Linked by Thom Holwerda on Mon 16th Feb 2009 14:07 UTC
Editorial Late last week we ran a story on how the Google Chrome team had decided to use Gtk+ as the graphical toolkit for the Linux version of the Chrome web browser. It was a story that caused some serious debate on a variety of aspects, but in this short editorial, I want to focus on one aspect that came forward: the longing for consistency. Several people in the thread stated they were happy with Google's choice for purely selfish reasons: they use only Gtk+ applications on their GNOME desktops. Several people chimed in to say that Qt integrates nicely in a Gtk+ environment. While that may be true from a graphical point of view, that really isn't my problem with mixing toolkits. The issue goes a lot deeper than that.
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Seriously?
by FishB8 on Tue 17th Feb 2009 00:11 UTC
FishB8
Member since:
2006-01-16

Is it really that hard for people to deal with more than one toolkit? When a dialogue box pops of with a different button order, do you instantly go into a state of shock and start drooling all over your keyboard?

This Qt vs GTK / KDE vs Gnome is getting RETARDED.

I can understand if there are interoperability issues, but it's as if fans of one toolkit view the other as kryptonite that saps all their geeky computer powers away from them.

You're all like a bunch of little old ladies bickering about how it's such a sin to wear white after labor day. Maybe we should write to Miss Manners and see what she has to say about this...

Reply Score: 5

RE: Seriously?
by WereCatf on Tue 17th Feb 2009 02:04 in reply to "Seriously?"
WereCatf Member since:
2006-02-15

Is it really that hard for people to deal with more than one toolkit? When a dialogue box pops of with a different button order, do you instantly go into a state of shock and start drooling all over your keyboard?

This Qt vs GTK / KDE vs Gnome is getting RETARDED.

I can understand if there are interoperability issues, but it's as if fans of one toolkit view the other as kryptonite that saps all their geeky computer powers away from them.


You miss the point by a mile or few. As the article itself says, it doesn't matter which toolkit is in use as long as all the applications look and feel consistent.

I for one am not specifically a fan of either GTK+ or Qt. GTK+ has several flaws I don't like, and I have absolutely no Qt programming experience, so neither of them are the perfect choice for me. But it's the look and feel of all the applications on my desktop that makes or breaks which apps get to stay on my computer. Qt apps on a GNOME desktop just feel out of place just as much as GTK+ apps feel out of place on a KDE desktop. The reason why I use GNOME as my desktop is because there are no Qt equivalents of all the apps I use, but there are GTK+ equivalents of all the Qt apps I'd use. It's not because I like one toolkit over the other.

By the way.. I suggest you read the article next time and think about it a bit more. This article isn't even specifically targetting GTK+ versus Qt, it could just as well be any other toolkits/desktop environments. The point is that many people dislike inconsistency, nothing else.

Reply Parent Score: 4

RE[2]: Seriously?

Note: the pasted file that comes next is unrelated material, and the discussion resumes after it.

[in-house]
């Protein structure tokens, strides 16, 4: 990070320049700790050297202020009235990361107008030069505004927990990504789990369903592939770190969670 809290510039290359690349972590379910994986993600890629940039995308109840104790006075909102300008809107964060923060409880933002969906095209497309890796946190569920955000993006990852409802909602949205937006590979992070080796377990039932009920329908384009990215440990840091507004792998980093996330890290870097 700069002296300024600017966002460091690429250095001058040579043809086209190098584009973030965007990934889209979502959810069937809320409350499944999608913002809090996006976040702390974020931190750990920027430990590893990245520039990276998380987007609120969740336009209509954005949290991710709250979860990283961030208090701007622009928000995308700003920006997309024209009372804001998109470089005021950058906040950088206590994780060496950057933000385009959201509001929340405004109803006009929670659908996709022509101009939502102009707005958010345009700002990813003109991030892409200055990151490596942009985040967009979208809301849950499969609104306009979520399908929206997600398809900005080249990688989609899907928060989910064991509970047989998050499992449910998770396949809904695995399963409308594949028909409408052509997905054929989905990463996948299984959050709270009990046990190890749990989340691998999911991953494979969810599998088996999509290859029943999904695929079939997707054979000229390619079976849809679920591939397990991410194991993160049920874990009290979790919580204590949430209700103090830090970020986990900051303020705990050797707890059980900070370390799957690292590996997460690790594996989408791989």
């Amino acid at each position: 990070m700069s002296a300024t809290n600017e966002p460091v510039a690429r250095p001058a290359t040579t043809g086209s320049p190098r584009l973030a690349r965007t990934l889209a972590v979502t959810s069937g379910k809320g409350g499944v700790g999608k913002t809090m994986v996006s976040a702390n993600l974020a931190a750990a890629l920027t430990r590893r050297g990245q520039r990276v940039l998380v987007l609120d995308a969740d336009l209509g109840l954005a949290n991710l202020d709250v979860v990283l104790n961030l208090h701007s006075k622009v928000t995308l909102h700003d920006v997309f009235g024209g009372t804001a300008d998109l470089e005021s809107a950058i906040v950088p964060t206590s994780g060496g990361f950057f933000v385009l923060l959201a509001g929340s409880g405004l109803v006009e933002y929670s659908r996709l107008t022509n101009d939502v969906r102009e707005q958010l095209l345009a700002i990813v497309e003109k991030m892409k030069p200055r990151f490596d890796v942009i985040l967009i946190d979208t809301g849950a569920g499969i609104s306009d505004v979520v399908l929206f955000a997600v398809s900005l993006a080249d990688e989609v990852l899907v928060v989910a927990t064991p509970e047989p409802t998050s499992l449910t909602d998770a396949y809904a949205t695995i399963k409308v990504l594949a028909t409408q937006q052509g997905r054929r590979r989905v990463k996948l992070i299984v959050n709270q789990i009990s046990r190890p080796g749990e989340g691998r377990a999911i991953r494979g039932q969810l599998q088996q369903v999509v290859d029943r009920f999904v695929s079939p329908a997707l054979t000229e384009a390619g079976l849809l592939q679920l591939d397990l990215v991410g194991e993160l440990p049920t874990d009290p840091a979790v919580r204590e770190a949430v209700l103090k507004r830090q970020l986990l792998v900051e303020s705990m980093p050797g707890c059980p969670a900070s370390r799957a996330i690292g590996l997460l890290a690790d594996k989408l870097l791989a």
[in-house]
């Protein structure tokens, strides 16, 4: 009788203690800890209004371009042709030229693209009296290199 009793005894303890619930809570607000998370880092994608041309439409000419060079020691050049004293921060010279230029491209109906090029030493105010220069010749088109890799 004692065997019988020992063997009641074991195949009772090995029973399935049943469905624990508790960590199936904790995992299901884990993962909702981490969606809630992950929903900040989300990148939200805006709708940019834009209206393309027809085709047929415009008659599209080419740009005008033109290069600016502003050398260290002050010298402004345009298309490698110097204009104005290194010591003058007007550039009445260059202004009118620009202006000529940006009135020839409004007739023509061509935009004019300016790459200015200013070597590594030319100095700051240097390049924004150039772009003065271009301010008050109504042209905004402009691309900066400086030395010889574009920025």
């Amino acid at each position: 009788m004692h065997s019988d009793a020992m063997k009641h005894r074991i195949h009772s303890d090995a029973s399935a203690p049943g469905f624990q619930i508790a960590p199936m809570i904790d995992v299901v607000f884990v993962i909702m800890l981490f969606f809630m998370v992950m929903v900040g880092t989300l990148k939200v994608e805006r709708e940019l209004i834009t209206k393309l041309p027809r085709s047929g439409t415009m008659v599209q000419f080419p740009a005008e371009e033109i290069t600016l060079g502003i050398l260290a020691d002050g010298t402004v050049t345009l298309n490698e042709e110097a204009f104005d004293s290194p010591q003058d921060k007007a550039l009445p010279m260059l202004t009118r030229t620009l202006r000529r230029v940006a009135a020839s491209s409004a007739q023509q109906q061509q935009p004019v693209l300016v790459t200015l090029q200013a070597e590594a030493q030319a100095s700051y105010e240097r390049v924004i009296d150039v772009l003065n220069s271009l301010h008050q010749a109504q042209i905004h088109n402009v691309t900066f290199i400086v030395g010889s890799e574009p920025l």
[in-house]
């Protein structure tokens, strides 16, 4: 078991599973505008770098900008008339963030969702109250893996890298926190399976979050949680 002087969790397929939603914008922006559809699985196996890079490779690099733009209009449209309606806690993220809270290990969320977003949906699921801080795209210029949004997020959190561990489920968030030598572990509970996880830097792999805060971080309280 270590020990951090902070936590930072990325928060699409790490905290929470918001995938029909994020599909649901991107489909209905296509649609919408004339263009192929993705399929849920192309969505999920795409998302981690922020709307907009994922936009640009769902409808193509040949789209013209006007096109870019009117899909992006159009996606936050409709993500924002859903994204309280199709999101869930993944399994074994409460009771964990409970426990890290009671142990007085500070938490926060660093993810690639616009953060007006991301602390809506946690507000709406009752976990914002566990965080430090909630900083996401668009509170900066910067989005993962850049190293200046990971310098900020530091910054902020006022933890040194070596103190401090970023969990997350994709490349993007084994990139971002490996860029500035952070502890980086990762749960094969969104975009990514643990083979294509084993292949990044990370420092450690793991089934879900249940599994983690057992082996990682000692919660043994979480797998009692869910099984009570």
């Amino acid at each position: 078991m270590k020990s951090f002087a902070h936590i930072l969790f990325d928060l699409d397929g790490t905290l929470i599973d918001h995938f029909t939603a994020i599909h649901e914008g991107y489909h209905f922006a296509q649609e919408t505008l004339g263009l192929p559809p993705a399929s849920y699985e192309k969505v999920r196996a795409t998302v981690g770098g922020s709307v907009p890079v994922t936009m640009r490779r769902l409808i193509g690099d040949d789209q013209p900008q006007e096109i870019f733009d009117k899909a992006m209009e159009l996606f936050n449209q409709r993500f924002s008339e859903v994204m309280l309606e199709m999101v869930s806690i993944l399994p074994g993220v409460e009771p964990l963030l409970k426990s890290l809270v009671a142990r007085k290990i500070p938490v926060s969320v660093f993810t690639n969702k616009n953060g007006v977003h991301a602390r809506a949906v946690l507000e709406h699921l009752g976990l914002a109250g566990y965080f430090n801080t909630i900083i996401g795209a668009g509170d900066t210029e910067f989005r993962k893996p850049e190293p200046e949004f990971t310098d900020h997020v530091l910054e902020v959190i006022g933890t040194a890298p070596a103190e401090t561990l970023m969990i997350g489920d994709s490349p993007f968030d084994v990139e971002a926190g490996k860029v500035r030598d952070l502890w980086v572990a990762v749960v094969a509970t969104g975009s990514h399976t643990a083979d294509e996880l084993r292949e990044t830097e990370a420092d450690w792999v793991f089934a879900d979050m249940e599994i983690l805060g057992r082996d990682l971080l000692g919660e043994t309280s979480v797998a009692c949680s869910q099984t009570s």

by lemur2 on Tue 17th Feb 2009 04:34 in reply to "RE: Seriously?"
lemur2 Member since:
2007-02-17

But it's the look and feel of all the applications on my desktop that makes or breaks which apps get to stay on my computer.


This is one of the few sensible reasons for preferring one over the other.

Qt apps on a GNOME desktop just feel out of place just as much as GTK+ apps feel out of place on a KDE desktop.


From my persepctive, the better applications are found more often for Qt rather than for GTK+.

By default, GTK+ applications look horrible under KDE (I think it is that horrible Raleigh theme), and KDE lacks decent support for making GTK+ applications look right.

I am looking at installing the standalone applet called lxappearance, I believe that this (in conjunction with some nice compatible themes such as qtcurve, gtk-kde4-oxygen-theme, gtk2-engines, gtk-smooth-themes, murrine-themes and Klearlooks) will fix this issue and help make GTK+ applications look very much at home on a KDE desktop. Anything but Raleigh, that has got to be the ugliest default theme ever.

http://wiki.lxde.org/en/LXAppearance
http://wiki.lxde.org/en/Image:LXappearance.png
http://en.wikipedia.org/wiki/LXDE#Components

This works by being a GUI editor for your local .gtkrc file if there is no GTK appearance deamon running.

(In fact it is probably a good idea to install the entire lxde-desktop package under Kubuntu, because all of its components are very lightweight and standalone, and it gives you a nice "emergency" alternative desktop if the full KDE desktop won't start properly for whatever reason).

The reason why I use GNOME as my desktop is because there are no Qt equivalents of all the apps I use, but there are GTK+ equivalents of all the Qt apps I'd use. It's not because I like one toolkit over the other.


Interesting. Which areas do you feel lack Qt apps?

For me, GTK+ applications are lacking in the area of music collection browser/manager (not just a player), scanner, file manager and photo management. GTK+ applications often suffer from GNOME's horrible file selection dialogs. GNOME has relatively poor support for clipboard management. And significantly, a few GNOME applications are Mono applications and not really straight GTK+ applications at all.

Having said that, even then, I still prefer GIMP over Krita (perhaps until Krita 2.0 becomes available, I don't know), Synaptic over Adept, and Firefox over Konqueror (no contest here. Maybe one day there will be a useable Qt browser with webkit).

Reply Parent Score: 3